The School of Earth and Climate Science awards both Master’s (M.S.) and Doctoral (Ph.D.) degrees. Student applicants to our graduate program commonly have a Bachelor’s degree in Earth Sciences or closely related discipline, but the multidisciplinary nature of our program allows for entry from other backgrounds as well. Students entering the graduate program in Earth and Climate Sciences typically have completed at least one year of chemistry, physics, and calculus, as well as several courses in the Earth/environmental sciences beyond the introductory level. Students who have not completed these basic requirements may be admitted, but may be required to complete specific courses to fulfill deficiencies.
We admit students to our program only if we have identified an advisor and if a financial plan is in place to fund the student and the research. Therefore, it is critical that prospective students contact potential advisors before submitting an application. We occasionally are able to admit students who have not contacted potential advisors, but this is uncommon. Students who wish to be considered for teaching assistantships should have a complete application submitted by January 15. Most students are supported through Research Assistantships, which are administered by the faculty members that have received external grant funding. The January 15 deadline is not firm for prospective Research Assistants, but we ask that applications be submitted by then in case partial funding will derive from a Teaching Assistantship.
Geodynamics, Crustal Studies and Earth Rheology
Rocks and landforms at Earth’s surface, potentially hazardous volcanic and seismic activity, the response of Earth’s surface to icecaps that come and go with changing climate, and the slow but inexorable movement of continents all result from the interaction of physical and chemical processes taking place throughout Earth’s crust and mantle. With international interest and funding directed towards addressing both basic research questions and applied problems, the broad fields of geodynamics, structural geology, mineralogy, geochemistry, and petrology are mainstays of geoscience research. Our ongoing and new capacity for microanalysis, including optical microscopy, energy- and wavelength-dispersive spectrometry, cathodoluminescence, and electron backscatter diffraction, along with experimental petrology and grain- through orogen-scale numerical modeling and supercomputer applications, allow us to develop groundbreaking ideas related to coupled physical and chemical processes that shape Earth’s surface and drive evolution of its lithosphere. Our research program spans spatial scales from micrometers in individual mineral grains (deformation mechanisms, mineral chemistry, microstructures) to hundreds of kilometers in mountain belts (tectonic history, magmatism, structural development, and coupling of surface and deep processes). We study events that occurred from 4.5 billion years ago at the dawn of Earth’s history to those active today. We make observations of the natural world, using field, analytical, geochemical and geophysical datasets, and explain these observations using basic physical and chemical principles. We employ numerical and analogue modeling to test our explanations and conceptual predictions. Our most active research threads center on relating strain to surface evolution, mountain-scale dynamics, mid- to lower-crustal rheology, elastic anisotropy, earthquake geology, physical and chemical processes in subduction zones, microstructural evolution, magma dynamics, pressure-temperature and chemical evolution of metamorphic rocks, stable isotope fractionation and mineral paragenesis.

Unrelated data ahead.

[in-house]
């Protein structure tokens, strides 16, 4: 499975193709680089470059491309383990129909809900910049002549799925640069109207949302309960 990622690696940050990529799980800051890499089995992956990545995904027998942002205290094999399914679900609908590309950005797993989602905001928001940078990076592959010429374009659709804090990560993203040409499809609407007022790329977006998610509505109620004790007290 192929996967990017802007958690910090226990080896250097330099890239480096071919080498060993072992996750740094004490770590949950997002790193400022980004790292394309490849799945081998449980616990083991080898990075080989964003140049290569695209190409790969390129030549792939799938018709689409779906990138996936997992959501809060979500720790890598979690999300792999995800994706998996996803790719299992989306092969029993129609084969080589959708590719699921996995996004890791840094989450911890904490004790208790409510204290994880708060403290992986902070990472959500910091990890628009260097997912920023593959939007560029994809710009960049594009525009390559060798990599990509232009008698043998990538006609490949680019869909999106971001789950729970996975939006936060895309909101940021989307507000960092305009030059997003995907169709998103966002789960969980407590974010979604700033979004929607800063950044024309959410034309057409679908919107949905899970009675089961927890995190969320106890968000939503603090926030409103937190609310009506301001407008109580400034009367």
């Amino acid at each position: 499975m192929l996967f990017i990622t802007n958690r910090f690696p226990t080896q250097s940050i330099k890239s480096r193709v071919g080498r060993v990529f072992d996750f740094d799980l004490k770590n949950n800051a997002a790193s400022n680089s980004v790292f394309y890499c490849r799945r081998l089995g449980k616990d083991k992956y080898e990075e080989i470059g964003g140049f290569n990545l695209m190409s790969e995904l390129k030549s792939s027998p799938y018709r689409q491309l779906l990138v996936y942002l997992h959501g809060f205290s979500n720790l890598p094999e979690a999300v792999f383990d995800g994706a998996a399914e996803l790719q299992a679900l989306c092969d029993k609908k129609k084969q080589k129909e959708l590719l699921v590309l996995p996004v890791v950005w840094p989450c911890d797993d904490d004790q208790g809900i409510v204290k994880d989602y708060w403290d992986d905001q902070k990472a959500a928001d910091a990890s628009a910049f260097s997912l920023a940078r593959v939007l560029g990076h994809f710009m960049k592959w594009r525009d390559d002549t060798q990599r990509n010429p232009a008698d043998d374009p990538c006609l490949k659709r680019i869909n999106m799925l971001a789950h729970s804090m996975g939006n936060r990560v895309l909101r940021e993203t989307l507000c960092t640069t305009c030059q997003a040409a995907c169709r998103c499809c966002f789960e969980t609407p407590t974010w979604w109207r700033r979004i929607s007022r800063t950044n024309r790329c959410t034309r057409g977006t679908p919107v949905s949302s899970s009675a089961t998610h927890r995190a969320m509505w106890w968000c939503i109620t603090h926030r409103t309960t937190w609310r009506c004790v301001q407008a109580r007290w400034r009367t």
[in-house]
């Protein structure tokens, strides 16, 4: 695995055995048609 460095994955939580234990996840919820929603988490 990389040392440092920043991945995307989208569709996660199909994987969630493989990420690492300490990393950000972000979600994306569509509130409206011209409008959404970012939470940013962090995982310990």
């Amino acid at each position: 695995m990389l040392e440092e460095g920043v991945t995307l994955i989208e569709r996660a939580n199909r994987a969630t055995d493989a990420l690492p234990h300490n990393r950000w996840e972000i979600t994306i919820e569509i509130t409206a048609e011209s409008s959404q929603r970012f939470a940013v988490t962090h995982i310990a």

Climate Change, Glacial Geology, Glaciology, Paleooceanography, and Quaternary Studies
As concern about the timing, magnitude, and rate of future climate change increases, developing a comprehensive understanding of the relevant mechanisms governing climate variability is crucial. The identification of several abrupt climate shifts in the paleoclimatic record greater in magnitude than those experienced by modern society has served to highlight the potential risks associated with continued increases in atmospheric greenhouse gas emissions. A variety of techniques, including modern observations, process studies, acquisition of paleoclimate proxy data, and model-based data synthesis and prediction, are used to study modern climate, document past climate change, and identify mechanisms of climate change that trigger abrupt climate change. These studies, in turn, serve to improve our ability to estimate future changes. Models that explain observed climate variability on all timescales are still inadequate, in part due to a lack of information on fundamental relationships between climate and environmental responses. Hypotheses that relate changes in climate forcings and associated responses are critical, particularly for the Southern Hemisphere, where long high-resolution paleoclimate records and detailed glaciological observations are limited. Additionally, an understanding of human response to past climate change provides an opportunity to understand the societal impact of major environmental events, such as changing weather patterns and rising sea levels. The interdisciplinary field of geoarchaeology provides the opportunity to examine such events in a human context, leading to a better understanding how future events may shape our cultural response. The School of Earth and Climate Sciences and Climate Change Institute have long been recognized as leaders in these areas, and have been involved in defining and refining several paradigms associated with global and abrupt climate change. Over the next decade, School and Institute faculty will have integral and often leadership roles in several climate research initiatives ranging from deep ice core recovery and geologic sampling to satellite remote sensing and examining human culture/climate linkages.